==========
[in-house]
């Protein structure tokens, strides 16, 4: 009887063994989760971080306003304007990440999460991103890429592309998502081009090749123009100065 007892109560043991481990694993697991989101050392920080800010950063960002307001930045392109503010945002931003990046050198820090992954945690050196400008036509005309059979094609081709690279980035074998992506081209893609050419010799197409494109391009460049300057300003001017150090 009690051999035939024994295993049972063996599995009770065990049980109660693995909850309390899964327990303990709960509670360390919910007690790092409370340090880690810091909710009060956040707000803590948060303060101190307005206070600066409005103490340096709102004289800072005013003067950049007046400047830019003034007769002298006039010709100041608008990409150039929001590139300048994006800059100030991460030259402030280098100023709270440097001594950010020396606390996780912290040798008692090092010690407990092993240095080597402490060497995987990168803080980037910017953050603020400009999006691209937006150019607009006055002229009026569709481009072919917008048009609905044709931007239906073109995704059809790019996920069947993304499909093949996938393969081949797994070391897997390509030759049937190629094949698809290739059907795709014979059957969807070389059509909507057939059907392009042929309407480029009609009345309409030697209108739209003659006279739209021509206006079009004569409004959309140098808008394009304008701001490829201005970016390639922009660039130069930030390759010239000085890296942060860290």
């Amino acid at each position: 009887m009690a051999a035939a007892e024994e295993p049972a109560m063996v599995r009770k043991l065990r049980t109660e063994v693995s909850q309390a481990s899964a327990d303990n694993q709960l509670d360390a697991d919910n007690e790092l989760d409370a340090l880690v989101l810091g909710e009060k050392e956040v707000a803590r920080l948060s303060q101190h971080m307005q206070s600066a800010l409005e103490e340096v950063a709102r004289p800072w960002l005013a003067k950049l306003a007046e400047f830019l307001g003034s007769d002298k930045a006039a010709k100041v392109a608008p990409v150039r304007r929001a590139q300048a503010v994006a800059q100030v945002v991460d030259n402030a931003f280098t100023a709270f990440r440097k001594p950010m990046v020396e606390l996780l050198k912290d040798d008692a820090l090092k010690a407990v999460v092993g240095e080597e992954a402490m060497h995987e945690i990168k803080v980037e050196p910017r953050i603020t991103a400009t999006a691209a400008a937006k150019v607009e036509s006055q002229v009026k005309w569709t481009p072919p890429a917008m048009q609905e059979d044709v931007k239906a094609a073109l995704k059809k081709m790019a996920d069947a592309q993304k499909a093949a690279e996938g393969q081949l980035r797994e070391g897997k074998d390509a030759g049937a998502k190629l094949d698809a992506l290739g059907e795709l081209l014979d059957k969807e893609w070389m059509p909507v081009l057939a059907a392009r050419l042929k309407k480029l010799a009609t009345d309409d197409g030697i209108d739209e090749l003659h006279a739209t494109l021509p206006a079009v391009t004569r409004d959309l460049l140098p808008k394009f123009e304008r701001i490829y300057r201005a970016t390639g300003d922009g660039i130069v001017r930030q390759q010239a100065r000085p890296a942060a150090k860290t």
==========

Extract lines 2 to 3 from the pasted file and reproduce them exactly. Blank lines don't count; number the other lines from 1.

């Protein structure tokens, strides 16, 4: 009887063994989760971080306003304007990440999460991103890429592309998502081009090749123009100065 007892109560043991481990694993697991989101050392920080800010950063960002307001930045392109503010945002931003990046050198820090992954945690050196400008036509005309059979094609081709690279980035074998992506081209893609050419010799197409494109391009460049300057300003001017150090 009690051999035939024994295993049972063996599995009770065990049980109660693995909850309390899964327990303990709960509670360390919910007690790092409370340090880690810091909710009060956040707000803590948060303060101190307005206070600066409005103490340096709102004289800072005013003067950049007046400047830019003034007769002298006039010709100041608008990409150039929001590139300048994006800059100030991460030259402030280098100023709270440097001594950010020396606390996780912290040798008692090092010690407990092993240095080597402490060497995987990168803080980037910017953050603020400009999006691209937006150019607009006055002229009026569709481009072919917008048009609905044709931007239906073109995704059809790019996920069947993304499909093949996938393969081949797994070391897997390509030759049937190629094949698809290739059907795709014979059957969807070389059509909507057939059907392009042929309407480029009609009345309409030697209108739209003659006279739209021509206006079009004569409004959309140098808008394009304008701001490829201005970016390639922009660039130069930030390759010239000085890296942060860290």
């Amino acid at each position: 009887m009690a051999a035939a007892e024994e295993p049972a109560m063996v599995r009770k043991l065990r049980t109660e063994v693995s909850q309390a481990s899964a327990d303990n694993q709960l509670d360390a697991d919910n007690e790092l989760d409370a340090l880690v989101l810091g909710e009060k050392e956040v707000a803590r920080l948060s303060q101190h971080m307005q206070s600066a800010l409005e103490e340096v950063a709102r004289p800072w960002l005013a003067k950049l306003a007046e400047f830019l307001g003034s007769d002298k930045a006039a010709k100041v392109a608008p990409v150039r304007r929001a590139q300048a503010v994006a800059q100030v945002v991460d030259n402030a931003f280098t100023a709270f990440r440097k001594p950010m990046v020396e606390l996780l050198k912290d040798d008692a820090l090092k010690a407990v999460v092993g240095e080597e992954a402490m060497h995987e945690i990168k803080v980037e050196p910017r953050i603020t991103a400009t999006a691209a400008a937006k150019v607009e036509s006055q002229v009026k005309w569709t481009p072919p890429a917008m048009q609905e059979d044709v931007k239906a094609a073109l995704k059809k081709m790019a996920d069947a592309q993304k499909a093949a690279e996938g393969q081949l980035r797994e070391g897997k074998d390509a030759g049937a998502k190629l094949d698809a992506l290739g059907e795709l081209l014979d059957k969807e893609w070389m059509p909507v081009l057939a059907a392009r050419l042929k309407k480029l010799a009609t009345d309409d197409g030697i209108d739209e090749l003659h006279a739209t494109l021509p206006a079009v391009t004569r409004d959309l460049l140098p808008k394009f123009e304008r701001i490829y300057r201005a970016t390639g300003d922009g660039i130069v001017r930030q390759q010239a100065r000085p890296a942060a150090k860290t």